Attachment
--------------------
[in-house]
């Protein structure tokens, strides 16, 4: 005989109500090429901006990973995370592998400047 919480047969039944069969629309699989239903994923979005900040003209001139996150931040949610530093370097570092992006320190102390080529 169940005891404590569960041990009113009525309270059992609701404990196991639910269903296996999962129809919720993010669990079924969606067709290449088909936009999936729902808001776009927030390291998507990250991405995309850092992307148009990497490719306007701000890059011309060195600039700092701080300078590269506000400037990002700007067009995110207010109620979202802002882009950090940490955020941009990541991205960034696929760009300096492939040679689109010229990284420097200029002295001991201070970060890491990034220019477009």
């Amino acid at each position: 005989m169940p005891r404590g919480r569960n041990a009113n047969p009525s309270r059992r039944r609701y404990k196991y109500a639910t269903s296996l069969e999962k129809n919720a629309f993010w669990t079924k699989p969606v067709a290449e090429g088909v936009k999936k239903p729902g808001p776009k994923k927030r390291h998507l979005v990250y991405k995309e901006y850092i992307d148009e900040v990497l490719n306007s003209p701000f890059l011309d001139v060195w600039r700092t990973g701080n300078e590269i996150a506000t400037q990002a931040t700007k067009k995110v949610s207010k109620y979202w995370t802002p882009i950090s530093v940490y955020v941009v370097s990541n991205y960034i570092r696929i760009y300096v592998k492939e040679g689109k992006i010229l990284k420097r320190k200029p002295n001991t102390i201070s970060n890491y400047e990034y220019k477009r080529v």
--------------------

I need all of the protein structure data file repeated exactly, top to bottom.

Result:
[in-house]
């Protein structure tokens, strides 16, 4: 005989109500090429901006990973995370592998400047 919480047969039944069969629309699989239903994923979005900040003209001139996150931040949610530093370097570092992006320190102390080529 169940005891404590569960041990009113009525309270059992609701404990196991639910269903296996999962129809919720993010669990079924969606067709290449088909936009999936729902808001776009927030390291998507990250991405995309850092992307148009990497490719306007701000890059011309060195600039700092701080300078590269506000400037990002700007067009995110207010109620979202802002882009950090940490955020941009990541991205960034696929760009300096492939040679689109010229990284420097200029002295001991201070970060890491990034220019477009």
């Amino acid at each position: 005989m169940p005891r404590g919480r569960n041990a009113n047969p009525s309270r059992r039944r609701y404990k196991y109500a639910t269903s296996l069969e999962k129809n919720a629309f993010w669990t079924k699989p969606v067709a290449e090429g088909v936009k999936k239903p729902g808001p776009k994923k927030r390291h998507l979005v990250y991405k995309e901006y850092i992307d148009e900040v990497l490719n306007s003209p701000f890059l011309d001139v060195w600039r700092t990973g701080n300078e590269i996150a506000t400037q990002a931040t700007k067009k995110v949610s207010k109620y979202w995370t802002p882009i950090s530093v940490y955020v941009v370097s990541n991205y960034i570092r696929i760009y300096v592998k492939e040679g689109k992006i010229l990284k420097r320190k200029p002295n001991t102390i201070s970060n890491y400047e990034y220019k477009r080529v």